“When our students are debating, say, Cain and Abel, all of this has to do with higher level,” she said. “You’re analyzing the characters, you’re getting into moral issues, right and wrong, and Jewish history and all that that provides actually aligns beautifully with the core.”

At Aleph Bet Jewish Day School in Annapolis, the school administrators and teachers are silently launching their own adoption of the Common Core.

Nan Jarashow, head of the school, said the school has focused primarily on the standards for math and writing, the two areas where she said it made most sense to the administration to incorporate the changes. This is the first year of Aleph Bet’s incorporation of the state standards, and Jarashow said the school plans to reflect on how it went after the school year ends next month.

“Because we’re not taking it lock-stock-and-barrel we’ve done it mostly internally,” she said of the school’s decision to not boast about its adaption of Common Core like some schools. “We haven’t made a big deal about it.”

While she is waiting for the year-end assessment to find out a more detailed description of how the first year went, Jarashow is confident that the decision to try utilizing Common Core was a good one.

Said Jarashow: “If there is some sort of national standard, we ought to at least know what it is and take that into account as we work on curriculum or instruction.”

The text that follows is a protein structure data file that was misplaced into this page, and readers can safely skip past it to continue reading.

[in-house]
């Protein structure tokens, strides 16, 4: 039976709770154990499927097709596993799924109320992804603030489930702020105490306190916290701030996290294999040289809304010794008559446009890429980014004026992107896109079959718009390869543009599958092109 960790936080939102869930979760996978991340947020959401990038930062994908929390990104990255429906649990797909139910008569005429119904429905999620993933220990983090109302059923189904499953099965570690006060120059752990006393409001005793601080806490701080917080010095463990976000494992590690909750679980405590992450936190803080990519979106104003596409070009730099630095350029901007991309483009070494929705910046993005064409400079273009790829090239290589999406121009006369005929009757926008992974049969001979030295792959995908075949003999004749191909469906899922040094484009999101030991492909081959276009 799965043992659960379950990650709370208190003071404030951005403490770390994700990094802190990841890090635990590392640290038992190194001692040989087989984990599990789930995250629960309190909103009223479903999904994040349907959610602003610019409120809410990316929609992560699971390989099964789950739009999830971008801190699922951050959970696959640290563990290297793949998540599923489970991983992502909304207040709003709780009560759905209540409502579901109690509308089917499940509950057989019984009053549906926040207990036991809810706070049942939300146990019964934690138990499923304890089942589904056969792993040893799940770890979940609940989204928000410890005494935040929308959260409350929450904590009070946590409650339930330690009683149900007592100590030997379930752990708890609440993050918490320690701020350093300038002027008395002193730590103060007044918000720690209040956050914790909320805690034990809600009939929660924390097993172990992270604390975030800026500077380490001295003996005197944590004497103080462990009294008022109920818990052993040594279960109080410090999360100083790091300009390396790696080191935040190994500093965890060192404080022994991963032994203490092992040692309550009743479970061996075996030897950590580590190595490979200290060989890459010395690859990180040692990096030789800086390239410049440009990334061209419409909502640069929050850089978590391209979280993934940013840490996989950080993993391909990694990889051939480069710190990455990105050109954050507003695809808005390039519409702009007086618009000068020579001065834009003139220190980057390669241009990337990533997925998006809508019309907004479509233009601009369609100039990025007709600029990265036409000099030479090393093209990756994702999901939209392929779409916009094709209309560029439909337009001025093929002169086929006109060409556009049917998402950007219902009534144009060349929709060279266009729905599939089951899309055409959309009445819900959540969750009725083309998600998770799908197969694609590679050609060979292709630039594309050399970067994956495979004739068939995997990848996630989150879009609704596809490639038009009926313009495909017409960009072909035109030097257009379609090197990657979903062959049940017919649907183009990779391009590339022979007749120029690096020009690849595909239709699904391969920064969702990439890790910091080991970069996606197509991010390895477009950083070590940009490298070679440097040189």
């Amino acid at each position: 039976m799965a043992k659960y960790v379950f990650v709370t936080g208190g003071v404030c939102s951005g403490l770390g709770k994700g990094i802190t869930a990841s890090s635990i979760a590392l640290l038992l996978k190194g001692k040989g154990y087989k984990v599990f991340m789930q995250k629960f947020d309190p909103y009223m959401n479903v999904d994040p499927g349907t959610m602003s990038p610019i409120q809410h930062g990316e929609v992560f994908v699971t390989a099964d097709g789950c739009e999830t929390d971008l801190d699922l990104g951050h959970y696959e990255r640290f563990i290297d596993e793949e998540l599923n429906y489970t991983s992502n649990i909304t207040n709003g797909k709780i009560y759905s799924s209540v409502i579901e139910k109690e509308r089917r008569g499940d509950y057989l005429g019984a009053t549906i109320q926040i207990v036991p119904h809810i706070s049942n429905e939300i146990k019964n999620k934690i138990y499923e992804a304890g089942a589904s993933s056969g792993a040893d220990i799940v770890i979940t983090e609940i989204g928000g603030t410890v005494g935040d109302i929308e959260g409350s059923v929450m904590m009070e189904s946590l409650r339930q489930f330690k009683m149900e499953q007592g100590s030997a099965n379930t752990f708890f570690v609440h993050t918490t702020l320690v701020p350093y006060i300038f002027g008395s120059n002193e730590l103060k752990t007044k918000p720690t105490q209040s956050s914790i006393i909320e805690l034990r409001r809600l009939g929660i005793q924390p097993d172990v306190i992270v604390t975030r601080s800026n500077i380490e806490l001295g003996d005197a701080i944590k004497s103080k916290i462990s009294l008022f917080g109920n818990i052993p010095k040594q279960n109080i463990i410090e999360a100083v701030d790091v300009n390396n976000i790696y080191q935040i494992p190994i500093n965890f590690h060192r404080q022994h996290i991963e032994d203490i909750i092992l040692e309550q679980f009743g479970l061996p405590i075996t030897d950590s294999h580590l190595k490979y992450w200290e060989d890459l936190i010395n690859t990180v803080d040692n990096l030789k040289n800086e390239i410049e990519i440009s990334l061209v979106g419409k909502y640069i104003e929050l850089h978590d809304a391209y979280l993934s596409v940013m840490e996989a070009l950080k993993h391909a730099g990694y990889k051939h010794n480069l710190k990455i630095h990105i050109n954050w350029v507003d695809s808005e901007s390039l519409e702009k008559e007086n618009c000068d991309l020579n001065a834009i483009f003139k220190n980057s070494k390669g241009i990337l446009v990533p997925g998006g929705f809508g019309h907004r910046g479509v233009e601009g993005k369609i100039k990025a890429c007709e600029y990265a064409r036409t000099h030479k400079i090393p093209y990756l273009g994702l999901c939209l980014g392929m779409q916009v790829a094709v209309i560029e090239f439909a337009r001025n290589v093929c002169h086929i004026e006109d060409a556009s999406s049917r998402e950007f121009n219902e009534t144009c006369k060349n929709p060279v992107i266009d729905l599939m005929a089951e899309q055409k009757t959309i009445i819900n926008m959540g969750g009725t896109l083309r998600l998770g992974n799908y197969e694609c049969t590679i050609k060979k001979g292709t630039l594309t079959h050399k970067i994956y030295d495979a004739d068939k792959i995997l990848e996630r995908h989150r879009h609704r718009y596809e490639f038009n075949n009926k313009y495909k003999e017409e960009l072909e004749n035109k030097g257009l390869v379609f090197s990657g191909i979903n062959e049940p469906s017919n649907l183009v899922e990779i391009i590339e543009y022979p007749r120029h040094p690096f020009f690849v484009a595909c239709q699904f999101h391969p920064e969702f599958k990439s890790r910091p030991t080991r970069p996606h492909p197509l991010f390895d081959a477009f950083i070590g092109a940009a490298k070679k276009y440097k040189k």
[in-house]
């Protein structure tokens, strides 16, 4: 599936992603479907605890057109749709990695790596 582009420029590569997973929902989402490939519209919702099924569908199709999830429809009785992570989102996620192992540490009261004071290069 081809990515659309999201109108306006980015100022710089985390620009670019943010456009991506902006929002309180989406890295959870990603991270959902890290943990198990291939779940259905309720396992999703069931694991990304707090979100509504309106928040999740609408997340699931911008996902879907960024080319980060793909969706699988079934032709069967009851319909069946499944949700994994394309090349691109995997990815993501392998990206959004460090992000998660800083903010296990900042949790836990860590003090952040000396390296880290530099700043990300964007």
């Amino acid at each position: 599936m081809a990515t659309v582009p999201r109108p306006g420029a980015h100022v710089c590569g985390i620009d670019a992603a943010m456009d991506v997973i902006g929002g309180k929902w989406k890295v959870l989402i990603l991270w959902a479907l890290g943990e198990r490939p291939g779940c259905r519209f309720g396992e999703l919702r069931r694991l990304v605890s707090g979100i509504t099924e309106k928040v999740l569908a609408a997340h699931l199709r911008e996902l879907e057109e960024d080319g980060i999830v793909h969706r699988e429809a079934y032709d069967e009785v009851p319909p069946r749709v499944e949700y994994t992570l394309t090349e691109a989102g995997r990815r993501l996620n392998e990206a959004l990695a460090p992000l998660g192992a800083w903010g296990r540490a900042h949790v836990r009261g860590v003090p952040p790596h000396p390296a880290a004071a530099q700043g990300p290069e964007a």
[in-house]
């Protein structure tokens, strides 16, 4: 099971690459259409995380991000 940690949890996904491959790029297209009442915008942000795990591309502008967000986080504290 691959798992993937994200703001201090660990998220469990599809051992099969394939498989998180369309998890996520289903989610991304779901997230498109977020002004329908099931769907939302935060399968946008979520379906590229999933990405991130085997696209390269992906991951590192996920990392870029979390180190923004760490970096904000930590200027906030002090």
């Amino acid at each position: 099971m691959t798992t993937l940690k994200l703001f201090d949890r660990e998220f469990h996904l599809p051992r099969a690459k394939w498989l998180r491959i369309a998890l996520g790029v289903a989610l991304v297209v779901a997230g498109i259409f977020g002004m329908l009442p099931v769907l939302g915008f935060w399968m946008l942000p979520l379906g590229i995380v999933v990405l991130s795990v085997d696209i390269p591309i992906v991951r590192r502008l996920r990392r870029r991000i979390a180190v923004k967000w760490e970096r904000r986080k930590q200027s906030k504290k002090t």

Jewish Agency Helps Ukranian Olim with Flights to Israel Amid Airport Battles

The Urina family of Donetsk pictured at their hotel in Dnepropetrovsk before their JAFI-facilitated flight to Israel.

The Urina family of Donetsk at their hotel in Dnepropetrovsk before their JAFI-facilitated flight to Israel.

The Jewish Agency for Israel (JAFI) facilitated an alternate flight to Israel for six Ukrainians after fighting erupted near the civilian airport in Donetsk between Ukrainian forces and pro-Russian rebels following the country’s presidential election on Monday.

The group of six, including a couple from Donetsk with twin baby girls and a couple from Mariupol, was set to depart for Israel Monday night. But due to the battles, the airport was shut down, all flights were cancelled and the access road was blocked, according to a news release from JAFI.

JAFI’s Russian-Speaking Jewry unit evacuated the Ukranians to Dnepropetrovsk and put them up in a hotel until they boarded a plane to Kiev, where they then boarded another plane for Israel Tuesday morning. They arrived in Israel later on Tuesday, the release said.

“Due to the current situation in the country, we have significantly expanded our activities, assisting those who wish to immigrate to Israel, bringing young people to experience life in Israel on a variety of Jewish Agency programs, providing Hebrew classes, and so on,” Natan Sharansky, chairman of the executive for JAFI, said in the release.

JAFI’s Russian-Speaking Jewry Unit is preparing to bring additional families from the area to Israel in a similar manner if necessary. JAFI has more than 90 employees in Ukraine.

According to JAFI, immigration to Israel from Ukraine increased 142 percent in the first four months of 2014. More than 200 Ukrainians had booked flights to the Jewish state for May and June.

The Associated: Jewish Community Federation of Baltimore gives approximately $3 million annually to JAFI. The federation is keeping its own tabs on the situation in Ukraine through the Baltimore-Odessa Partnership, which hired its first coordinator to work in Odessa, Marina Moldavanskaya, this year. The Associated has also raised about $100,000 in its Ukraine Assistance Fund.